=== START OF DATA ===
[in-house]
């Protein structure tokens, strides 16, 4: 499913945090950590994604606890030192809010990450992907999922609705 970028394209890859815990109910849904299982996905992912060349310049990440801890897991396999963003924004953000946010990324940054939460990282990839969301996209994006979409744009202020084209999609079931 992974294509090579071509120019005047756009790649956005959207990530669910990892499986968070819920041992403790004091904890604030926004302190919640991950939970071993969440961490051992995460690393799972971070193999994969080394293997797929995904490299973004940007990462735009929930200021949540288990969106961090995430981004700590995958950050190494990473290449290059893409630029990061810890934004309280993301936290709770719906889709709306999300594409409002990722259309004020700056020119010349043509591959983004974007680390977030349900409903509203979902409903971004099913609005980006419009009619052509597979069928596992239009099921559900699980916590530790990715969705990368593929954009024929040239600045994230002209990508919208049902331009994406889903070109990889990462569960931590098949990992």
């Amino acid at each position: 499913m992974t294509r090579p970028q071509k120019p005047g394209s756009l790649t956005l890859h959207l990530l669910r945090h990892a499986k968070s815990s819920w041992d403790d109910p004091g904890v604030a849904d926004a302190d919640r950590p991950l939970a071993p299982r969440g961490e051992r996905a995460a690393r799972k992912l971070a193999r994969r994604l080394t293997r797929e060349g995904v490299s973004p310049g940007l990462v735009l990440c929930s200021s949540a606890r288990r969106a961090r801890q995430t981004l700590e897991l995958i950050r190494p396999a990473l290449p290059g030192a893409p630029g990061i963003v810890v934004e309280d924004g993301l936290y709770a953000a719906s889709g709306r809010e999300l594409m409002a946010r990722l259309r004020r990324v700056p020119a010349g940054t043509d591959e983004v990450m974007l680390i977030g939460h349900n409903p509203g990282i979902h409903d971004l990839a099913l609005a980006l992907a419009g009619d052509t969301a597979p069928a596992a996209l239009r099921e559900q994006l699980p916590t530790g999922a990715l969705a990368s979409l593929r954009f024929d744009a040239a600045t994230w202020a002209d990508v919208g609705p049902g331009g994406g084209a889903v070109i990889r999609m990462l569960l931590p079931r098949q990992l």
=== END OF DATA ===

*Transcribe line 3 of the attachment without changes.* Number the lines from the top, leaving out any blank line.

């Amino acid at each position: 499913m992974t294509r090579p970028q071509k120019p005047g394209s756009l790649t956005l890859h959207l990530l669910r945090h990892a499986k968070s815990s819920w041992d403790d109910p004091g904890v604030a849904d926004a302190d919640r950590p991950l939970a071993p299982r969440g961490e051992r996905a995460a690393r799972k992912l971070a193999r994969r994604l080394t293997r797929e060349g995904v490299s973004p310049g940007l990462v735009l990440c929930s200021s949540a606890r288990r969106a961090r801890q995430t981004l700590e897991l995958i950050r190494p396999a990473l290449p290059g030192a893409p630029g990061i963003v810890v934004e309280d924004g993301l936290y709770a953000a719906s889709g709306r809010e999300l594409m409002a946010r990722l259309r004020r990324v700056p020119a010349g940054t043509d591959e983004v990450m974007l680390i977030g939460h349900n409903p509203g990282i979902h409903d971004l990839a099913l609005a980006l992907a419009g009619d052509t969301a597979p069928a596992a996209l239009r099921e559900q994006l699980p916590t530790g999922a990715l969705a990368s979409l593929r954009f024929d744009a040239a600045t994230w202020a002209d990508v919208g609705p049902g331009g994406g084209a889903v070109i990889r999609m990462l569960l931590p079931r098949q990992l």